Fumio Demura was born on September 15, 1938, and grew up in the city of Yokohama, Japan. With the world at war and an economic depression rolling across his nation, hardship was a frequent visitor at the Demura house. At times, he says, his family found it impossible to afford basic necessities like shoes. With his typical stoicism, he simply says he went through “many sad things.”

Around that time, Demura recalls, he had a neighbor named Asano, who was a kendo teacher. The martial art fascinated the boy, and he longed to take lessons. Sadly, his family lacked funds to buy the necessary equipment. In the spirit of improvisation, the youth set about carving a tree branch into a makeshift shinai so he’d be able to practice. It was a lesson he’d remember.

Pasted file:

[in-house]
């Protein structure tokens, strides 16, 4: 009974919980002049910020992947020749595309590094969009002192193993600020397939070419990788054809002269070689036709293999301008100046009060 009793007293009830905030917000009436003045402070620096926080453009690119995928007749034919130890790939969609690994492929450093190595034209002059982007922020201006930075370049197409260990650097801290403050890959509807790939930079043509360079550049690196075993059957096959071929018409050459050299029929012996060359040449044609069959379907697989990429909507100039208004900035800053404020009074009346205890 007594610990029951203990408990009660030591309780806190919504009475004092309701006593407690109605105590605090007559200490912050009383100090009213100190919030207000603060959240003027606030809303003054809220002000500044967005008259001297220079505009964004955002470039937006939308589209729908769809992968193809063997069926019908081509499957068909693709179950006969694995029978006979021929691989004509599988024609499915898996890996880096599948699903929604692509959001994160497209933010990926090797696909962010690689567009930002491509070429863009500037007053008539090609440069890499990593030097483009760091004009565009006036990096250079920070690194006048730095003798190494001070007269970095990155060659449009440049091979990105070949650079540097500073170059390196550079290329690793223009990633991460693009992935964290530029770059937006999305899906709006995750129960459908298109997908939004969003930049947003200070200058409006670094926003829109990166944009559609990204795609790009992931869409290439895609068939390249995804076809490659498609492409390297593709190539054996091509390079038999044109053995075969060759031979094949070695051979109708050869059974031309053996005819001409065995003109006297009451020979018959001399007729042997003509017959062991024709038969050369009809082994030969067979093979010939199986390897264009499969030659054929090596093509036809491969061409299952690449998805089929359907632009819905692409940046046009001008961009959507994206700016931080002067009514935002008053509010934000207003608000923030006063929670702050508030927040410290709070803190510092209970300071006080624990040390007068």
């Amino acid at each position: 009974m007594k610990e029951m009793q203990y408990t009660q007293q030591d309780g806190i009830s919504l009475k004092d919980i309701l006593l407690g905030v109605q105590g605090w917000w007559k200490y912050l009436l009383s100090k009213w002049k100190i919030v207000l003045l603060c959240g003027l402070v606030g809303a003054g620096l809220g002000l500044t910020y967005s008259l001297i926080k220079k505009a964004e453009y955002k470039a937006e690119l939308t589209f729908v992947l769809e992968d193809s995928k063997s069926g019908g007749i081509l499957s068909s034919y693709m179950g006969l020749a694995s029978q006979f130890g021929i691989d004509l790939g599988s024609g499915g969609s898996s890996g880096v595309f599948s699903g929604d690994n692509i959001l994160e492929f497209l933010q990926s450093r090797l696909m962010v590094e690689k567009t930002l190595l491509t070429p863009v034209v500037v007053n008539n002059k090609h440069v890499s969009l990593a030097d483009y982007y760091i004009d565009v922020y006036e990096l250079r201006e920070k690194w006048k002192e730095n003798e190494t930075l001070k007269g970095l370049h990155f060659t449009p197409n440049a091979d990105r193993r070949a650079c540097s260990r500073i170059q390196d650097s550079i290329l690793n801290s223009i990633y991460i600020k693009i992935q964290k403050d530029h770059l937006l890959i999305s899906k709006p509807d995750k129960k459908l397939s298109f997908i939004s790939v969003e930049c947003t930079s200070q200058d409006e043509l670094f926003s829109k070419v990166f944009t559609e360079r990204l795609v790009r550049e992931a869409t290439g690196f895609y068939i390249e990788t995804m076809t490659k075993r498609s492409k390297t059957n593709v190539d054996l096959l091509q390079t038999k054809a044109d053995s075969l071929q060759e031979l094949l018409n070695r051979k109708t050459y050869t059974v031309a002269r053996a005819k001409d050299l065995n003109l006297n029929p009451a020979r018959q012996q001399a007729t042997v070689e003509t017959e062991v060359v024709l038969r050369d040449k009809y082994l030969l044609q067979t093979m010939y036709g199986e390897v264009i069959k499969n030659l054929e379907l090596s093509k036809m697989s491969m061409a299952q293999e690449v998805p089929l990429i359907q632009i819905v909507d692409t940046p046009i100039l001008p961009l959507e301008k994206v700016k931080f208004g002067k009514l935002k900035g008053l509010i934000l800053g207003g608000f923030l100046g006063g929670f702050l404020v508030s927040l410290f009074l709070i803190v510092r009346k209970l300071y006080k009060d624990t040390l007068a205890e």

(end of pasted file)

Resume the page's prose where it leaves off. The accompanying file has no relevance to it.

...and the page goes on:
Later, when Demura was introduced to a famous shito-ryu karate practitioner named Ryusho Sakagami, his martial arts career was poised to blossom. Sakagami, third master of the Itosu-Kai organization, took the promising pupil into his charge, unknowingly launching the boy on what would become the adventure of a lifetime.

Fumio Demura


By the early 1960s, Demura was gaining fame as a karate practitioner. He’d reached the rank of first-degree black belt in 1956, and in 1961 he’d won his first major tournament, the All Japan Karate Championship. In addition, he’d begun studying kobudo, or traditional Okinawan weaponry, under Taira Shinken. And then the Americans entered the picture. Donn F. Draeger, a martial arts practitioner and world-traveling scholar, became acquainted with Demura through the Japanese martial arts grapevine, and soon after, he introduced Demura to Dan Ivan. Ivan operated a handful of karate schools in Southern California, and after getting a chance to see Demura in action, he knew he had to find a way to get this guy to the United States.